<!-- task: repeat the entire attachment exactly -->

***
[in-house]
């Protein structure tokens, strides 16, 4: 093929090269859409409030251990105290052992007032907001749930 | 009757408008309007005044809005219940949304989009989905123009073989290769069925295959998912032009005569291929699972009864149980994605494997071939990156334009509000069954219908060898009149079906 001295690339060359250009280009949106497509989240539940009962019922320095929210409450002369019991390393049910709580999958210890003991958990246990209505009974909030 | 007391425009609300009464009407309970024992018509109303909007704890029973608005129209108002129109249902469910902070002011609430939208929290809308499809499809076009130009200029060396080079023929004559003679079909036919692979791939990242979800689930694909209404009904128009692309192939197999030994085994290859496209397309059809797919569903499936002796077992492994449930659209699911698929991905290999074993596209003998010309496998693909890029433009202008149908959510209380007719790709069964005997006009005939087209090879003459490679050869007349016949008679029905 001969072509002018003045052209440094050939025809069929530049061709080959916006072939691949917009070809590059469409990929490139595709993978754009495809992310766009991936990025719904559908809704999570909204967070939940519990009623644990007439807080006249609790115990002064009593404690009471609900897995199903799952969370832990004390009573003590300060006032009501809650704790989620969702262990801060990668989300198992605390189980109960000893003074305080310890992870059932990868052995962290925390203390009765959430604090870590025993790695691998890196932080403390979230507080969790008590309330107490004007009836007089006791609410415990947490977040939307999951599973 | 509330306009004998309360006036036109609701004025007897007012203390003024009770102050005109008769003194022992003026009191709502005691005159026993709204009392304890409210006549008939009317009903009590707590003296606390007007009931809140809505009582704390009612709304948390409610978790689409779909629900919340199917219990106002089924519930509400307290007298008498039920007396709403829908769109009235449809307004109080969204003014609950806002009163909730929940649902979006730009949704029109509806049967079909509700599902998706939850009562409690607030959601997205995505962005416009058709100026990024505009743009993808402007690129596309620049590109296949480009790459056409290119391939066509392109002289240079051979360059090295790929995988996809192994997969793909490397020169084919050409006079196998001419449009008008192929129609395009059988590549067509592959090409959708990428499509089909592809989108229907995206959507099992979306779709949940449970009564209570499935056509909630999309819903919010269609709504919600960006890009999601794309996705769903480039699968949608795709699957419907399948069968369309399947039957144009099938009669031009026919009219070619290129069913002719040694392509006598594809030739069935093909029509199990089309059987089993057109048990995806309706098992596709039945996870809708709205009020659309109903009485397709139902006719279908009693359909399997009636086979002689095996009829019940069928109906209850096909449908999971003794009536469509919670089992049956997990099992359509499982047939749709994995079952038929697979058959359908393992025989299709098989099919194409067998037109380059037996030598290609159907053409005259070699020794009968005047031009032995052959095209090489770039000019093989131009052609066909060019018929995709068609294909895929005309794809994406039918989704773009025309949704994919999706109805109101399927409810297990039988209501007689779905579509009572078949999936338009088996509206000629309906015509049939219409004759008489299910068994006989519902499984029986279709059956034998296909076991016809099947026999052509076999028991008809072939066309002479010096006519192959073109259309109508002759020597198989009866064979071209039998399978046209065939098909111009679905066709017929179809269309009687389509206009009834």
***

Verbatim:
[in-house]
């Protein structure tokens, strides 16, 4: 093929090269859409409030251990105290052992007032907001749930 | 009757408008309007005044809005219940949304989009989905123009073989290769069925295959998912032009005569291929699972009864149980994605494997071939990156334009509000069954219908060898009149079906 001295690339060359250009280009949106497509989240539940009962019922320095929210409450002369019991390393049910709580999958210890003991958990246990209505009974909030 | 007391425009609300009464009407309970024992018509109303909007704890029973608005129209108002129109249902469910902070002011609430939208929290809308499809499809076009130009200029060396080079023929004559003679079909036919692979791939990242979800689930694909209404009904128009692309192939197999030994085994290859496209397309059809797919569903499936002796077992492994449930659209699911698929991905290999074993596209003998010309496998693909890029433009202008149908959510209380007719790709069964005997006009005939087209090879003459490679050869007349016949008679029905 001969072509002018003045052209440094050939025809069929530049061709080959916006072939691949917009070809590059469409990929490139595709993978754009495809992310766009991936990025719904559908809704999570909204967070939940519990009623644990007439807080006249609790115990002064009593404690009471609900897995199903799952969370832990004390009573003590300060006032009501809650704790989620969702262990801060990668989300198992605390189980109960000893003074305080310890992870059932990868052995962290925390203390009765959430604090870590025993790695691998890196932080403390979230507080969790008590309330107490004007009836007089006791609410415990947490977040939307999951599973 | 509330306009004998309360006036036109609701004025007897007012203390003024009770102050005109008769003194022992003026009191709502005691005159026993709204009392304890409210006549008939009317009903009590707590003296606390007007009931809140809505009582704390009612709304948390409610978790689409779909629900919340199917219990106002089924519930509400307290007298008498039920007396709403829908769109009235449809307004109080969204003014609950806002009163909730929940649902979006730009949704029109509806049967079909509700599902998706939850009562409690607030959601997205995505962005416009058709100026990024505009743009993808402007690129596309620049590109296949480009790459056409290119391939066509392109002289240079051979360059090295790929995988996809192994997969793909490397020169084919050409006079196998001419449009008008192929129609395009059988590549067509592959090409959708990428499509089909592809989108229907995206959507099992979306779709949940449970009564209570499935056509909630999309819903919010269609709504919600960006890009999601794309996705769903480039699968949608795709699957419907399948069968369309399947039957144009099938009669031009026919009219070619290129069913002719040694392509006598594809030739069935093909029509199990089309059987089993057109048990995806309706098992596709039945996870809708709205009020659309109903009485397709139902006719279908009693359909399997009636086979002689095996009829019940069928109906209850096909449908999971003794009536469509919670089992049956997990099992359509499982047939749709994995079952038929697979058959359908393992025989299709098989099919194409067998037109380059037996030598290609159907053409005259070699020794009968005047031009032995052959095209090489770039000019093989131009052609066909060019018929995709068609294909895929005309794809994406039918989704773009025309949704994919999706109805109101399927409810297990039988209501007689779905579509009572078949999936338009088996509206000629309906015509049939219409004759008489299910068994006989519902499984029986279709059956034998296909076991016809099947026999052509076999028991008809072939066309002479010096006519192959073109259309109508002759020597198989009866064979071209039998399978046209065939098909111009679905066709017929179809269309009687389509206009009834």